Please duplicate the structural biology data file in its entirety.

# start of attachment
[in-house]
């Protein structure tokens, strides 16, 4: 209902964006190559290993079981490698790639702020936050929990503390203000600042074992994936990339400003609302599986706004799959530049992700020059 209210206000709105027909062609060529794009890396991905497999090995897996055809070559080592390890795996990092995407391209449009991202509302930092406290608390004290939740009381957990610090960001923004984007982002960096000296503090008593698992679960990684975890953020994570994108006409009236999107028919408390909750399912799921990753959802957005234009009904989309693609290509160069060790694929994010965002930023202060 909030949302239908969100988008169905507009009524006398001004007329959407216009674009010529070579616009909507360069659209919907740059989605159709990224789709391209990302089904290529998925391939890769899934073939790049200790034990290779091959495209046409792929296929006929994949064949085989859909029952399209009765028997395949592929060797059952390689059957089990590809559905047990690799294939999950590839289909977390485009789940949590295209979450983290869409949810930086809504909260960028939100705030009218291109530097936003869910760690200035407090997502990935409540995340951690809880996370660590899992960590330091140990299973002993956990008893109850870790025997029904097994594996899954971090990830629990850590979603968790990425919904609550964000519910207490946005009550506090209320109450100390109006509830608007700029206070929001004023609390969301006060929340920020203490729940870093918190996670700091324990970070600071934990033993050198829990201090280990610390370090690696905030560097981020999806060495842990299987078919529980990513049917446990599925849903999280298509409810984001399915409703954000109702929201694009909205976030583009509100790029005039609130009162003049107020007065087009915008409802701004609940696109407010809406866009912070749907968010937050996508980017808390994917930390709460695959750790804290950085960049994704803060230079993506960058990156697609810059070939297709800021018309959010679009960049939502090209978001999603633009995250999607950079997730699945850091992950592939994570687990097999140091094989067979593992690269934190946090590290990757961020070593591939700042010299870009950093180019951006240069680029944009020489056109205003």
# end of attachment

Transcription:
[in-house]
């Protein structure tokens, strides 16, 4: 209902964006190559290993079981490698790639702020936050929990503390203000600042074992994936990339400003609302599986706004799959530049992700020059 209210206000709105027909062609060529794009890396991905497999090995897996055809070559080592390890795996990092995407391209449009991202509302930092406290608390004290939740009381957990610090960001923004984007982002960096000296503090008593698992679960990684975890953020994570994108006409009236999107028919408390909750399912799921990753959802957005234009009904989309693609290509160069060790694929994010965002930023202060 909030949302239908969100988008169905507009009524006398001004007329959407216009674009010529070579616009909507360069659209919907740059989605159709990224789709391209990302089904290529998925391939890769899934073939790049200790034990290779091959495209046409792929296929006929994949064949085989859909029952399209009765028997395949592929060797059952390689059957089990590809559905047990690799294939999950590839289909977390485009789940949590295209979450983290869409949810930086809504909260960028939100705030009218291109530097936003869910760690200035407090997502990935409540995340951690809880996370660590899992960590330091140990299973002993956990008893109850870790025997029904097994594996899954971090990830629990850590979603968790990425919904609550964000519910207490946005009550506090209320109450100390109006509830608007700029206070929001004023609390969301006060929340920020203490729940870093918190996670700091324990970070600071934990033993050198829990201090280990610390370090690696905030560097981020999806060495842990299987078919529980990513049917446990599925849903999280298509409810984001399915409703954000109702929201694009909205976030583009509100790029005039609130009162003049107020007065087009915008409802701004609940696109407010809406866009912070749907968010937050996508980017808390994917930390709460695959750790804290950085960049994704803060230079993506960058990156697609810059070939297709800021018309959010679009960049939502090209978001999603633009995250999607950079997730699945850091992950592939994570687990097999140091094989067979593992690269934190946090590290990757961020070593591939700042010299870009950093180019951006240069680029944009020489056109205003």